What is an Ophthalmologist?
An ophthalmologist is a medical or osteopathic doctor who specializes in eye and vision care. Ophthalmologists complete 12 to 13 years of training and education, and are licensed to practice medicine and surgery. This advanced training allows ophthalmologists to diagnose and treat a wider range of conditions than optometrists and opticians. Typical training includes a four-year college degree followed by at least eight years of additional medical training.
An ophthalmologist diagnoses and treats all eye diseases, performs eye surgery and prescribes and fits eyeglasses and contact lenses to correct vision problems. Many ophthalmologists are also involved in scientific research on the causes and cures for eye diseases and vision disorders. Because they are medical doctors, ophthalmologists can sometimes recognize other health problems that aren’t directly related to the eye, and refer those patients to the right medical doctors for treatment.
Subspecialists: additional knowledge and training for specific eye needs
While ophthalmologists are trained to care for all eye problems and conditions, some ophthalmologists specialize further in a specific area of medical or surgical eye care. This person is called a subspecialist. He or she usually completes one or two years of additional, more in-depth training (called a Fellowship) in one of the main subspecialty areas such as Glaucoma, Retina, Cornea, Pediatrics, Neurology, Oculo-Plastic Surgery or others. This added training and knowledge prepares an ophthalmologist to take care of more complex or specific conditions in certain areas of the eye or in certain groups of patients. The Eye Institute has board-certified AND fellowship trained physicians in each of these fields.
What is an Optometrist?
Optometrists are healthcare professionals who provide primary vision care ranging from vision testing and correction to the diagnosis, treatment, and management of vision changes. An optometrist is not a medical doctor. An optometrist receives a doctor of optometry (OD) degree after completing 2 to 4 years of college-level education, followed by four years of optometry school. They are licensed to practice optometry, which primarily involves performing eye exams and vision tests, prescribing and dispensing corrective lenses, detecting certain eye abnormalities and prescribing medications for certain eye diseases. Many ophthalmologists and optometrists work together in the same offices, as a team. In the United States, what optometrists are licensed to do for patients can vary from state to state.
Does Board Certification and Fellowship Training Matter?
The Eye Institute physicians are board certified AND fellowship trained. What does this mean and should it matter to you as a patient?
What Does “Board-Certified” Mean?
A board-certified ophthalmologist is one who has received a certificate from the American Board of Ophthalmology (ABO), which is the oldest medical specialty board in the United States. It has been providing certificates to qualified ophthalmologists since 1916. Those certificates are the only ophthalmology certificates recognized by both the American Medical Association (AMA) and the American Board of Medical Specialties (ABMS).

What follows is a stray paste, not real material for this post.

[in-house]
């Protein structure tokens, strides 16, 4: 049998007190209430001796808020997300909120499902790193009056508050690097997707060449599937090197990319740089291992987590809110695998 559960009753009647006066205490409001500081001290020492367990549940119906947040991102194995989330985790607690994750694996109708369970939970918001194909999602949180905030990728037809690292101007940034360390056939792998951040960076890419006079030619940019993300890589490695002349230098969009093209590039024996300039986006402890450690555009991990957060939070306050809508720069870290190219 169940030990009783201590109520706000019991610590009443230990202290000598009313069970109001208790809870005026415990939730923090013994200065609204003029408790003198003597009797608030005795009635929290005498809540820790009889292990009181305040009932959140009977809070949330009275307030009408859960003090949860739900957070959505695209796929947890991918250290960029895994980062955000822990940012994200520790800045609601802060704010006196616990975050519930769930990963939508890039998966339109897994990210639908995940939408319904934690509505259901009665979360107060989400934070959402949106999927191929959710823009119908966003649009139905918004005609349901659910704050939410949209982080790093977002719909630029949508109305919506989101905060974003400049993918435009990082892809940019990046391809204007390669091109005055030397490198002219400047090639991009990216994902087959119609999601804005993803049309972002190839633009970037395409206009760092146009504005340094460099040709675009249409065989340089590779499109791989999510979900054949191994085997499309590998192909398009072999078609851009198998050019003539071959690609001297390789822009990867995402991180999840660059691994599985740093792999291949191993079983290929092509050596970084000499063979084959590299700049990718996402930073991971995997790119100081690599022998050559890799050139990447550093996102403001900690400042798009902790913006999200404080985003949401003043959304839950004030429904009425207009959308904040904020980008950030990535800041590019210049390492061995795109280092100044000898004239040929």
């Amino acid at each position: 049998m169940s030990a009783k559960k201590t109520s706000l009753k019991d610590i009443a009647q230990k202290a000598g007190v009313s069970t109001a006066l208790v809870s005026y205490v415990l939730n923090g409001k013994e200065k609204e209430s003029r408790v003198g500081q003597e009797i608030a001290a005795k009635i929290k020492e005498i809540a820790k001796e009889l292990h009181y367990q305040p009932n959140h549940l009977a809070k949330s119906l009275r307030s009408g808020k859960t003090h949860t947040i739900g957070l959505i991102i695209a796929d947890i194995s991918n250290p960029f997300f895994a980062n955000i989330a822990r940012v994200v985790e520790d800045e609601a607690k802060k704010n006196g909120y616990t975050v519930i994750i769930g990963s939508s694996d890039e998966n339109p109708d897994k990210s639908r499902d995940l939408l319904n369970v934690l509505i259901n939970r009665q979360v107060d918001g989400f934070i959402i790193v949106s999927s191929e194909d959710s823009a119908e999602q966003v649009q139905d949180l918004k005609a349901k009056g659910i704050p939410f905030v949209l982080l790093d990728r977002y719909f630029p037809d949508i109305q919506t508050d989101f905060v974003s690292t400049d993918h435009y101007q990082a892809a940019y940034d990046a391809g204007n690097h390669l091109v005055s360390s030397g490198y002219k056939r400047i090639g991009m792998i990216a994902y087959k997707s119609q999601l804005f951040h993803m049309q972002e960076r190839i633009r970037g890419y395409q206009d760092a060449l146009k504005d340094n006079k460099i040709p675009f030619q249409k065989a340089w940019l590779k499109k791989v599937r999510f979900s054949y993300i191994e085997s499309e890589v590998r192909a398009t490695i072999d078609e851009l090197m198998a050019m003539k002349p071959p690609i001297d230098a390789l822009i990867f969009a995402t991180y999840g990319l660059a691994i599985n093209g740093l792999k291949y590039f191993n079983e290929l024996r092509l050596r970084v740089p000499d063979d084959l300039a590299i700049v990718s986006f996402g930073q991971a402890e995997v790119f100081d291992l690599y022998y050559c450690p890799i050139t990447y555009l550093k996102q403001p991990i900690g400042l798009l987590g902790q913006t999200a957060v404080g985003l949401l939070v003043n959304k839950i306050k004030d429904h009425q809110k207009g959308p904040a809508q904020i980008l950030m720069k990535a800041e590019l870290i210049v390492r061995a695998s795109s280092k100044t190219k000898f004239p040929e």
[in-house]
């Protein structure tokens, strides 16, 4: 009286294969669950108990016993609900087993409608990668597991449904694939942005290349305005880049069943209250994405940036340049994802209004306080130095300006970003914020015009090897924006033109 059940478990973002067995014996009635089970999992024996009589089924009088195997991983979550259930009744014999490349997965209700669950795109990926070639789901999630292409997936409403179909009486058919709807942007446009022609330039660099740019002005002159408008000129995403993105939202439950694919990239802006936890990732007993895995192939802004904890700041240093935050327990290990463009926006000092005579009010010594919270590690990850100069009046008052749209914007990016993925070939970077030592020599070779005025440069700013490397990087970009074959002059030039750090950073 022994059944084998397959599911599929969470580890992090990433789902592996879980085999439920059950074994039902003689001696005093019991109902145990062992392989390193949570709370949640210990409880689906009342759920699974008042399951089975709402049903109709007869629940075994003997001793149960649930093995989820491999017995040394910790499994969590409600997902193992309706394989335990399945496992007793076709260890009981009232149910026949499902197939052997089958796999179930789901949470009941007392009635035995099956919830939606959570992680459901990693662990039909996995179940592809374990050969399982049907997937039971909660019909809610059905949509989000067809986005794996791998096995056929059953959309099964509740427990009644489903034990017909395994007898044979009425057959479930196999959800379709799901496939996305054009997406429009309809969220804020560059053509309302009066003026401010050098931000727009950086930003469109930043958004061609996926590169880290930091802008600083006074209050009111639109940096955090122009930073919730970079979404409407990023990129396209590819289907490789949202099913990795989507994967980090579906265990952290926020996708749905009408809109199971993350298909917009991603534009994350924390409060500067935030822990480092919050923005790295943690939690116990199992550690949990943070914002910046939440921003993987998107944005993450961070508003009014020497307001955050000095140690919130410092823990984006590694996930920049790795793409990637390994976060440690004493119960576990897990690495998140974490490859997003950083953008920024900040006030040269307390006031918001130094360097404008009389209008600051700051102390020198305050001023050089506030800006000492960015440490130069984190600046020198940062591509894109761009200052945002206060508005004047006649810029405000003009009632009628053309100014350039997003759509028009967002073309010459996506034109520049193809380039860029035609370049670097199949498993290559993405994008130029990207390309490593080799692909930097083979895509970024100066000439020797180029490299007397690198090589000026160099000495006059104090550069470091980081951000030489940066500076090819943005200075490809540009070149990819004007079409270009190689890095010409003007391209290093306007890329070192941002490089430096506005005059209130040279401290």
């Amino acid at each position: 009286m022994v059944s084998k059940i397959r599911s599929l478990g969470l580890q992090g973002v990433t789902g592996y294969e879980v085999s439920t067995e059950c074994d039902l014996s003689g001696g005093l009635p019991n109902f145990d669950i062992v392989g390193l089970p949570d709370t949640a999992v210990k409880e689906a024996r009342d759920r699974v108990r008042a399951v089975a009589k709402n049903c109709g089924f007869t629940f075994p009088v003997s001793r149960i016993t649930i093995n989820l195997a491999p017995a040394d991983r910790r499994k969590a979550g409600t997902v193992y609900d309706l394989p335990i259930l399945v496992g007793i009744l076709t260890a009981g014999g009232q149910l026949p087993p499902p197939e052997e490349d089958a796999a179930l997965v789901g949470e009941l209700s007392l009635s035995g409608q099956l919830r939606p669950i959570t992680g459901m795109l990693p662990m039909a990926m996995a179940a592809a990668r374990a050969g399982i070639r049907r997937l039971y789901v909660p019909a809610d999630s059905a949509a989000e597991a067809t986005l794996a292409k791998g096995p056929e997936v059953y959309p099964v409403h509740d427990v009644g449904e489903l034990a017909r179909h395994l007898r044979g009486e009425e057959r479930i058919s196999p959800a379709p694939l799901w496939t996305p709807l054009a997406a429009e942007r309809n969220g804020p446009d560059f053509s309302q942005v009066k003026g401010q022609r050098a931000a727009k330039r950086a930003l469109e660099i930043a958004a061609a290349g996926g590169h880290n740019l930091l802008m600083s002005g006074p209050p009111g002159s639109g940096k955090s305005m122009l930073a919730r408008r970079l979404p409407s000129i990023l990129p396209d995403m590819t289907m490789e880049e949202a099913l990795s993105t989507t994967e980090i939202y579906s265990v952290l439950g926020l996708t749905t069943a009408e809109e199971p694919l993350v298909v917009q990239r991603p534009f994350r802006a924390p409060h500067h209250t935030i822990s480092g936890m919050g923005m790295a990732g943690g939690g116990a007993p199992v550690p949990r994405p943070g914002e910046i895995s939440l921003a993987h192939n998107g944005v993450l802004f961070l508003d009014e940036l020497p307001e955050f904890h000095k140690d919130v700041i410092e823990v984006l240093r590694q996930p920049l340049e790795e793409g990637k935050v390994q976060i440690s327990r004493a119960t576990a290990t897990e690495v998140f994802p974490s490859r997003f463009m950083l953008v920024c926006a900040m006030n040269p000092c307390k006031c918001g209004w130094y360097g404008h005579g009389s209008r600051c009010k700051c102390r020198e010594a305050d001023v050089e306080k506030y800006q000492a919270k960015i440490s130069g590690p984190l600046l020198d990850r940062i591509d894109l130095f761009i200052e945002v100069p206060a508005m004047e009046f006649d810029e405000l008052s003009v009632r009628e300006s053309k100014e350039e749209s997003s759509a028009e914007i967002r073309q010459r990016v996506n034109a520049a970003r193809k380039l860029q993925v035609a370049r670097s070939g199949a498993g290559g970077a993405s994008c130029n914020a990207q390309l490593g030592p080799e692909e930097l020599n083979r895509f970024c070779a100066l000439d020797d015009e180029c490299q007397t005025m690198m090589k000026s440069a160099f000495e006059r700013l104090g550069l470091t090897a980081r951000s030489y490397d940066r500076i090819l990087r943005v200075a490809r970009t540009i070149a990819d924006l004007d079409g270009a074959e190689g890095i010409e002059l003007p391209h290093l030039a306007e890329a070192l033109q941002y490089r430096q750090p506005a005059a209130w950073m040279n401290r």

The certification process requires the ophthalmologist to take and pass an oral exam and a written qualifying exam. The ophthalmologist also has to sign a pledge in which they promise to practice with integrity, compassion and respect for the patient’s dignity. Since the 1990s, board-certified doctors, also known as diplomates, have been required to update their certifications every ten years. That requirement ensures that the doctor follows and knows the advances and changes in their specialty.
What Does the Certification Process Involve?
In order to even attempt the certification process, the ophthalmologist must have completed medical school, an internship and their residency, and they must have their medical license. The certification process generally takes 18 months to two years or even longer. During that time, the certification candidate will either be working in a practice or they will be receiving advanced training in a sub-specialty from a fellowship program.
Why is Board Certification Important?
Board certification proves than a doctor has superior knowledge and skill. It also demonstrates that they have undertaken extra training to provide their patients with the best possible care. The re-certification requirements ensure that the doctor stays abreast of the latest developments within their specialty.
What does “Fellowship trained” mean?
Physicians that are fellowship trained have received their training in general Ophthalmology and have gone through additional training (usually 1 to 2 years) in their specific area of specialty such as Cornea, Retina, Glaucoma, Orbital & Oculoplastics and Pediatrics. The Eye Institute is the only Ophthalmology group in Northeast Oklahoma that has board certified AND fellowship trained physicians in all of our specialties.